One hundred million million poems
The last time I wrote, I had just begun to learn how to program in Python, creating a simple programmed version of Raymond Queneau’s Cent mille milliards de poèmes for my Annex 3. This program, along with my Annexes 2 (S+7) and 4 (Queneau’s Un conte à votre façon ) would be the most important part of my project, as the Oulipo had made its own digital versions of these texts at several key moments in its history. However, the Cent mille milliards de poèmes program was relatively simple compared to the programming skills I needed for the other projects, so I spent the month of January going through a more difficult introduction to Python.
Zed A. Shaw’s Learn Python the Hard Way was an excellent introduction to more advanced object-oriented programming, and one of the final exercises seemed to be perfectly adaptable for my Annex 4. I therefore decided to create my own version of this program in order to make an interactive, digital edition of Un conte à votre façon. The way Shaw’s program worked was that it created a map, took raw input from the reader at select moments, and then used that input to choose the next place in the map to go. My program worked perfectly up to a certain point, but to add a graphical component to the mix, it wasn’t quite sufficient.
To create a graph of Un conte à votre façon, I used the nodes (Queneau’s basic story elements that are numbered in the text) and the edges (the choices he offers the reader at the end of each numbered element) to create a simple graphviz plot. Very happy with the graph, I then realized that two separate programs — one to allow the reader to move throughout the graph and read the story, and another to generate a graph — was overkill. It would be simpler and more elegant to make my original program reflect the structure of graphs.
It was then that I was introduced to the notion of data structures. Rather than create a simple map, I had to divide Queneau’s texts (as I had already done in my head) into nodes and edges in order to create my program. Then, I had to write functions that would allow the reader to enter the program at the first node (Queneau’s text always begins at 1), that would then give the reader the appropriate choices (ergo, the edges associated with that particular node), ask the reader for his choice (the raw input), then move on to the next appropriate node. Once I had done all that, I had an elegant data structure of a Graph with Nodes and Edges. At the end, I used this structure in conjunction with graphviz in order to print out the graph of the program. Finally, the program seemed perfect!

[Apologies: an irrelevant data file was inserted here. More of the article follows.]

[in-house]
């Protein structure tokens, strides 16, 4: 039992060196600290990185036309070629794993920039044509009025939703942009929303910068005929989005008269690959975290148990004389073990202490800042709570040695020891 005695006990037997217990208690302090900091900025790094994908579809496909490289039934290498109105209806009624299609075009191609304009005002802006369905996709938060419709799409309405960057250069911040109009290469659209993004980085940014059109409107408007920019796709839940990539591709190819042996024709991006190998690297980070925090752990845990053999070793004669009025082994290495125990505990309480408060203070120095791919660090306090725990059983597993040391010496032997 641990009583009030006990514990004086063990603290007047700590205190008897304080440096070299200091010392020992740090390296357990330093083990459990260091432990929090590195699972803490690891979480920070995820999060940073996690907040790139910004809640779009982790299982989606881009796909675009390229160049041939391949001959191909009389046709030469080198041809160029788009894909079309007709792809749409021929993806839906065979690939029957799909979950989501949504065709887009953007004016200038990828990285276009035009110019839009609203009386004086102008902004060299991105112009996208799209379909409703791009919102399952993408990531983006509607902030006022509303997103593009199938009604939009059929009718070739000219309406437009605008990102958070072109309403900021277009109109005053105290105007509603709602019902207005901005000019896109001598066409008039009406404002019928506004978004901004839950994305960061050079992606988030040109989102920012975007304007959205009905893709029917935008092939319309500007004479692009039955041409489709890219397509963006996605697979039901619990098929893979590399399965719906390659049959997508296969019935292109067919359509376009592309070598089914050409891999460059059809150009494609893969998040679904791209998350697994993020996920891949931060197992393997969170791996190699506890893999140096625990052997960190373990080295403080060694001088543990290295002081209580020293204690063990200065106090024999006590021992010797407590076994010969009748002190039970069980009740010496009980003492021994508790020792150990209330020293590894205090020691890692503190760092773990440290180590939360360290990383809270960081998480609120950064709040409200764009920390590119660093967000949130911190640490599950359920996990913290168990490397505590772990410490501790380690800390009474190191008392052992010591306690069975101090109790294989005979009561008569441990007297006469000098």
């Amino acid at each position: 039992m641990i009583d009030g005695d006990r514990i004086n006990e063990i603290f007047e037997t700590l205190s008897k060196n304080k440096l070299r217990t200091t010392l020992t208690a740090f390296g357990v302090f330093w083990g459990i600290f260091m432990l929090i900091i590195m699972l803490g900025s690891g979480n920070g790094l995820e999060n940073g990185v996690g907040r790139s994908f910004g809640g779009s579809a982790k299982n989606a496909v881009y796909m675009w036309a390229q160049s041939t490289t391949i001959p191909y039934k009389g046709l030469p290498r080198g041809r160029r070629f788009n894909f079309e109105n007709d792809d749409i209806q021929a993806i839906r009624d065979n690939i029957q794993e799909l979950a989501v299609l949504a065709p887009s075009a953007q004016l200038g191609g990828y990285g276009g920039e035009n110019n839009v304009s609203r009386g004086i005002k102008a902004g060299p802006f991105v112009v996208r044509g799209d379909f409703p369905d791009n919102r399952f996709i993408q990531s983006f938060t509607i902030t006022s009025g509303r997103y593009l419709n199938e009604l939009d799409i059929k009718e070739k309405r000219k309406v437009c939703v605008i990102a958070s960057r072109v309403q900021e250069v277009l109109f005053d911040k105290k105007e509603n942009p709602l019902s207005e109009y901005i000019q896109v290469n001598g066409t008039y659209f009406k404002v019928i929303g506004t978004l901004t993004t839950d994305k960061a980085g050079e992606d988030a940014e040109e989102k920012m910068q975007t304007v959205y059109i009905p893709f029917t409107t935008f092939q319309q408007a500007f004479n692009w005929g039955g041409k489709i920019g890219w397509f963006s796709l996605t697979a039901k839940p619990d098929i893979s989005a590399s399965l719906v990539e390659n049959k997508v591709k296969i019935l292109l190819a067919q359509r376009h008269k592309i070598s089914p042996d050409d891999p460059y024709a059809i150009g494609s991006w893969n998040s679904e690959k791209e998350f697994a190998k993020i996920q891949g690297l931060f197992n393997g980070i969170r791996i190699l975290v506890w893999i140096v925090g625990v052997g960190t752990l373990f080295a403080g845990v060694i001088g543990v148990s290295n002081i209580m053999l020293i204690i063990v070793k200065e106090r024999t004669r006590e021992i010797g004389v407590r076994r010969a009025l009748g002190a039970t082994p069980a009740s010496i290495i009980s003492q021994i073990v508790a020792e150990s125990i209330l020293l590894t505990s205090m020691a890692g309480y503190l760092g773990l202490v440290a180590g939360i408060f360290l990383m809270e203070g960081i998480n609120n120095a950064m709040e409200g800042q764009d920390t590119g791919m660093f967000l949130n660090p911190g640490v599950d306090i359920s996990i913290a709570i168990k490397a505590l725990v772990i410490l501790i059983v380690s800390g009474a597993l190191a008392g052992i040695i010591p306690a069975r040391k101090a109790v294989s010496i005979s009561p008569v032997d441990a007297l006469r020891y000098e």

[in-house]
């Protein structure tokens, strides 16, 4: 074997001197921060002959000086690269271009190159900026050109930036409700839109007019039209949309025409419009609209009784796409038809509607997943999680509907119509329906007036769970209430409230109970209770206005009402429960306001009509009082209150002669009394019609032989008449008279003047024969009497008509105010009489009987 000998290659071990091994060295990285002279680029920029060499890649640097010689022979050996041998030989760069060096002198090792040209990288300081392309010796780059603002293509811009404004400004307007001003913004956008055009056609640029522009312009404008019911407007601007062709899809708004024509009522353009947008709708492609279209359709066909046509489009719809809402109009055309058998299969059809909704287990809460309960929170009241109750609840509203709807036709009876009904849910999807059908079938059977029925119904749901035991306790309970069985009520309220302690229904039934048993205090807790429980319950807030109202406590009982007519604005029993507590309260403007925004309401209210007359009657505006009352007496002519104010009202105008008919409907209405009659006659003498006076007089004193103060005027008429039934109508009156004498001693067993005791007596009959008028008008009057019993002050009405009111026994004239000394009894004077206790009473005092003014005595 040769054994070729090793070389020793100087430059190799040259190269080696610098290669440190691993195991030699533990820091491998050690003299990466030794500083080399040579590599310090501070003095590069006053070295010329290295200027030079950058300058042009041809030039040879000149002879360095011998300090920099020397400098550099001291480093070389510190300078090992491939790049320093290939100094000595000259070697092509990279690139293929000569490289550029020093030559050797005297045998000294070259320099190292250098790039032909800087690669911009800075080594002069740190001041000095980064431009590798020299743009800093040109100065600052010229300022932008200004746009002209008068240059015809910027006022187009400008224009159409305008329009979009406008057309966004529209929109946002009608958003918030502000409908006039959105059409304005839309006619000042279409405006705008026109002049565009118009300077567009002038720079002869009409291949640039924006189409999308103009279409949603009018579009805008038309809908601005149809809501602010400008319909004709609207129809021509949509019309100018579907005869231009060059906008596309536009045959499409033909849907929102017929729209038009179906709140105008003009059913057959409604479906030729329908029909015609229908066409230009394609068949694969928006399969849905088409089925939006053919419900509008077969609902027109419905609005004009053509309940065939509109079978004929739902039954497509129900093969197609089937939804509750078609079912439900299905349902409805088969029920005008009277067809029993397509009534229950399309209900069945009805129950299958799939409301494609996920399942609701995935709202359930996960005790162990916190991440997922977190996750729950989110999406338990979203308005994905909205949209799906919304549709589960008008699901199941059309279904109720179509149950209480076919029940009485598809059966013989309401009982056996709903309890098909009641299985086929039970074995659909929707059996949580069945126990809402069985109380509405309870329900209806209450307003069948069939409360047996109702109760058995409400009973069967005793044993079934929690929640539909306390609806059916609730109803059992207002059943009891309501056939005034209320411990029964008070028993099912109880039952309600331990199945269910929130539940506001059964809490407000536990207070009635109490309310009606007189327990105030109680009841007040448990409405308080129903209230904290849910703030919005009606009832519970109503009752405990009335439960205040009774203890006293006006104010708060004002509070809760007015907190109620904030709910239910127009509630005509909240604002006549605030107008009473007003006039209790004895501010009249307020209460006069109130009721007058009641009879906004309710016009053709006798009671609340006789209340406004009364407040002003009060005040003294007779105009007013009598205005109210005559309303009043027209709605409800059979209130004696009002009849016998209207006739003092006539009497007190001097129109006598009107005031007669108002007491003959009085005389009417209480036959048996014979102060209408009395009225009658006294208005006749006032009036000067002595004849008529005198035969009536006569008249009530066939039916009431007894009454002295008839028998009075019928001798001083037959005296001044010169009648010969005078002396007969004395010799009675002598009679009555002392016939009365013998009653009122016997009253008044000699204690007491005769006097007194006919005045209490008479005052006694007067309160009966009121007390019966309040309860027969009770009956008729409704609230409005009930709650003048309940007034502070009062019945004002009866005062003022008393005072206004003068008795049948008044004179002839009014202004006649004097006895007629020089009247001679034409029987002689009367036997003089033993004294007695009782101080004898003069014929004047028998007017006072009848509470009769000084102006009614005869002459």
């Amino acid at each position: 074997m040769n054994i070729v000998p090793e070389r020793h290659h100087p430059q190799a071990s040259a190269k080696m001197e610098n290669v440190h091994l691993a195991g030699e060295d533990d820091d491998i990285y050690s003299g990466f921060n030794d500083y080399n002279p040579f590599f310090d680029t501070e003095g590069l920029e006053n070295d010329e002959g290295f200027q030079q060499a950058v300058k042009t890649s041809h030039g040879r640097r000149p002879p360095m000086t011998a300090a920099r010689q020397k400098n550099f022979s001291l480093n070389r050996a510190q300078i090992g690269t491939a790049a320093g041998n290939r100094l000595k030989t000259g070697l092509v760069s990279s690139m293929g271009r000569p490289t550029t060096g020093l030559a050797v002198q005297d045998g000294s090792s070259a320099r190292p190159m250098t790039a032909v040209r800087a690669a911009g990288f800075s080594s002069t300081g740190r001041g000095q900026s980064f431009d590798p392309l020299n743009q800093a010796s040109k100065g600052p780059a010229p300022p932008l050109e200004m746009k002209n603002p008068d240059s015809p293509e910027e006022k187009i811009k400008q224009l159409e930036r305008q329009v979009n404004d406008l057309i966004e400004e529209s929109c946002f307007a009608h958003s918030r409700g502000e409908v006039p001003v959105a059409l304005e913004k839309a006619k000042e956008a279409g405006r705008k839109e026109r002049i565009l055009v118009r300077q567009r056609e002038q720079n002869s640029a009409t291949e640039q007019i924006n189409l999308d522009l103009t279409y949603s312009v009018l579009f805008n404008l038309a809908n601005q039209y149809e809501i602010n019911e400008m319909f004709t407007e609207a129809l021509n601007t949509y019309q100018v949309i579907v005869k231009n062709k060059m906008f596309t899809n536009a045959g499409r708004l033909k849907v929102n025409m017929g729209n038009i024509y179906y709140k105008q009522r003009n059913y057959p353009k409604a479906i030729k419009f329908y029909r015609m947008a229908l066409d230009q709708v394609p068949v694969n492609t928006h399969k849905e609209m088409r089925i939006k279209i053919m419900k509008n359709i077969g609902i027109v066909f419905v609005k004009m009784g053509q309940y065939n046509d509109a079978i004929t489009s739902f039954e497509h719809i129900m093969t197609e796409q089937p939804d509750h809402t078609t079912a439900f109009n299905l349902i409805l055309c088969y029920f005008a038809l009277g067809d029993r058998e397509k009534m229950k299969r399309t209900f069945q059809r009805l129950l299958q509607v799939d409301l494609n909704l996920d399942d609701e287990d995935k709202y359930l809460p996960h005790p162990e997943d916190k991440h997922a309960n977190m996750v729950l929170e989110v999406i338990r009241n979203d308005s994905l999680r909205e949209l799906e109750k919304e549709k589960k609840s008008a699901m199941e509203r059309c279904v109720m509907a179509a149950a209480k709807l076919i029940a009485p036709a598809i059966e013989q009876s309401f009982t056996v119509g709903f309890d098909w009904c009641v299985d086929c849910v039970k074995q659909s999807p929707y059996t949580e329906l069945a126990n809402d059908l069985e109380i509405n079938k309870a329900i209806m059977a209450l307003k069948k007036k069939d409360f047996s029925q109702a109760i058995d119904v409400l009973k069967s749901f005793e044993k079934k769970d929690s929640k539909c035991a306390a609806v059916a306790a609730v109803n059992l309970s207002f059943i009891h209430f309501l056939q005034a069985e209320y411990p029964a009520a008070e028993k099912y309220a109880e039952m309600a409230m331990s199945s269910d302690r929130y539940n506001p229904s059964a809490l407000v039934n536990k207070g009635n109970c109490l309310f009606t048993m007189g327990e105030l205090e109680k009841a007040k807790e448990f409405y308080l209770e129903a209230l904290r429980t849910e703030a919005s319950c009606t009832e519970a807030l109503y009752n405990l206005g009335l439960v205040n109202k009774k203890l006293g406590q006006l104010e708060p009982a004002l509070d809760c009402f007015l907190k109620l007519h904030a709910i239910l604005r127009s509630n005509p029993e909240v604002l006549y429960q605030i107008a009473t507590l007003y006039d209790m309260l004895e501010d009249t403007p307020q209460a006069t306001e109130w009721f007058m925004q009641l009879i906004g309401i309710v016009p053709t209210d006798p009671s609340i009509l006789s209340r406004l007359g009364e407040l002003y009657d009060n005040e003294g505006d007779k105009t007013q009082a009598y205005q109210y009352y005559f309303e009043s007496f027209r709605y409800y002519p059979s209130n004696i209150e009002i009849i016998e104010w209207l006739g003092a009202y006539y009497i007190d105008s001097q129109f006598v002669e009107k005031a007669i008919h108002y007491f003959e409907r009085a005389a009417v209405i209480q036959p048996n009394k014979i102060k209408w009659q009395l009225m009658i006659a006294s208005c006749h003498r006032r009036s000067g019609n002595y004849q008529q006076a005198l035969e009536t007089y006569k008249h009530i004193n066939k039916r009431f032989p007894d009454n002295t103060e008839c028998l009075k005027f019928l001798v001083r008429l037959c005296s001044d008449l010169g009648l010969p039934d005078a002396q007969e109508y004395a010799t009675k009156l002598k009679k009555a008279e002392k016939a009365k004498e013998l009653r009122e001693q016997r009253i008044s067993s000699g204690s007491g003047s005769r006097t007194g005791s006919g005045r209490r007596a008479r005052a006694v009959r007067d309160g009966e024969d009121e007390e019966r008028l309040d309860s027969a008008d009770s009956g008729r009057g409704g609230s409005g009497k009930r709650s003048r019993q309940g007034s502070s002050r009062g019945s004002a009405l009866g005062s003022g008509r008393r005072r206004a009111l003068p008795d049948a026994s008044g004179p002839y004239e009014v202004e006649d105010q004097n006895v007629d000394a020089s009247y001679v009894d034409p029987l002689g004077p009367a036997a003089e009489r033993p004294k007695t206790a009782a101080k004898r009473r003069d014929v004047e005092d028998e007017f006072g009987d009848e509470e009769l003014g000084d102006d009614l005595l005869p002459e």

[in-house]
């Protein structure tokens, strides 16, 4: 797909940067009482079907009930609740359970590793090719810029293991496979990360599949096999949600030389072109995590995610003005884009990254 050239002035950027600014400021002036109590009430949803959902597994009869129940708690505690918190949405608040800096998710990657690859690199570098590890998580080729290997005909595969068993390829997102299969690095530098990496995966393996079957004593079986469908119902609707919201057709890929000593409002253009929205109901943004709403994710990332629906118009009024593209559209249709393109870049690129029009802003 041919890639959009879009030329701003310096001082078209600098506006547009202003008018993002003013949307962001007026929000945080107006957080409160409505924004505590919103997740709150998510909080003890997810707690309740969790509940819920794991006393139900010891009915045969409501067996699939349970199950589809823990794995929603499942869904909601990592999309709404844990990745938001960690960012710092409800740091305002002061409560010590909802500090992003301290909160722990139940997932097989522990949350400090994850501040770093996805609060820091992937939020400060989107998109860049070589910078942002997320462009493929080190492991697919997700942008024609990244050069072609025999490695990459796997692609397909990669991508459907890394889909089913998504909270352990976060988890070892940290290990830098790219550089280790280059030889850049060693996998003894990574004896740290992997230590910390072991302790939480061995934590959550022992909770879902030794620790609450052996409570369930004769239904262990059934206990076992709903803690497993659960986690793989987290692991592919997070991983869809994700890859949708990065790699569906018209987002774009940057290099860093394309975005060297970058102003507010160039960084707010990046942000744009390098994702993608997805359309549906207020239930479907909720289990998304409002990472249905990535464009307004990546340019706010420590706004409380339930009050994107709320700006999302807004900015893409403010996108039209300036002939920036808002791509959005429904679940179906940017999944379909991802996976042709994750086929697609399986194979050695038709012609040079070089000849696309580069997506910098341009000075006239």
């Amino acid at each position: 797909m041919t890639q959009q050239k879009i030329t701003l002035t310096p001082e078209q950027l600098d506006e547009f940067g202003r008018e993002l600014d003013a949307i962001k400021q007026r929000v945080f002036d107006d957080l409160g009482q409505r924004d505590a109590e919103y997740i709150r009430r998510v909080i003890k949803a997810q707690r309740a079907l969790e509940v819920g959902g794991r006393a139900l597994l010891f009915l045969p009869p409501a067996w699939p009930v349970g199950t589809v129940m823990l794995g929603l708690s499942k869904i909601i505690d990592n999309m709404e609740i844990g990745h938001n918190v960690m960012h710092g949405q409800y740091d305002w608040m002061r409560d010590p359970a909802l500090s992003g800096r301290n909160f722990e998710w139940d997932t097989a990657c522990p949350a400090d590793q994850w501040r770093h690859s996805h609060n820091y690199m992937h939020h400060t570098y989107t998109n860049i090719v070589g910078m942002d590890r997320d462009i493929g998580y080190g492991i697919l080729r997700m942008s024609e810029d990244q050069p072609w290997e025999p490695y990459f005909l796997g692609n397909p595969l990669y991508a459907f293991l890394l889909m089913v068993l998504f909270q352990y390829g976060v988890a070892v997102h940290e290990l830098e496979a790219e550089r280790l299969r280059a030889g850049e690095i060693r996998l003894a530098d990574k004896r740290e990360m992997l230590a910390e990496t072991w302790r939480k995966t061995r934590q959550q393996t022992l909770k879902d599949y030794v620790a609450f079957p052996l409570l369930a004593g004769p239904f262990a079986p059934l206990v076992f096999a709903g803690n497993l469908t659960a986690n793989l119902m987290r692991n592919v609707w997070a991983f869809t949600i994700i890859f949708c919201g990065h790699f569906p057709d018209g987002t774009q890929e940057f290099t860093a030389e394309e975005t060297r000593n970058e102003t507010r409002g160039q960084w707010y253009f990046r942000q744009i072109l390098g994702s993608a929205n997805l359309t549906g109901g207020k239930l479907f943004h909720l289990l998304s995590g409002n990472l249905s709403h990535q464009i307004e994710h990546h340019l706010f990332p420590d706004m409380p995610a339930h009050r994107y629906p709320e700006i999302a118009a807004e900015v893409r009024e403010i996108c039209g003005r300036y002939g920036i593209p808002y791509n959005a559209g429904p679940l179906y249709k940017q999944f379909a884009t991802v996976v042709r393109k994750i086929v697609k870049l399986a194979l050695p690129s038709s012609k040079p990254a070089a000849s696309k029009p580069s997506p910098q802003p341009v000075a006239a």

Well, there were a few additional steps to take. First, I had to put in an error checking mechanism, since at the time, the reader could put in any node when prompted for a choice whether or not it was one of the choices presented. Once I had done that, I wanted a way to color the nodes that the reader had chosen. That way, the graph printed out in the end would reflect the story the reader had actually read. Luckily, it turns out that graphviz can handle that request, and my program was complete.
Completing my fourth annex was not only a lesson in programming, but it was an excellent way to analyze the text. Queneau wrote Un conte à votre façon in the milieu of Oulipo, amid the theoretical buzz of Vladimir Propp’s Morphology of the Folktale (which had recently been translated into French) and the mathematical developments of Claude Berge (a fellow Oulipo member who was also one of the most influential mathematicians in field of graph theory). While many read Un conte à votre façon as a commentary on Propp’s notion that folktales (or contes) are nothing more than combinations of the same basic elements, it is also readable as a graph. Reimagining it as a data structure made of nodes and edges helped me with my own analysis of the text, which I was able to incorporate right into the fourth chapter. Now there is a solid connection between my Annex 4 and Chapter 4, meaning that another digital annex is successfully completed.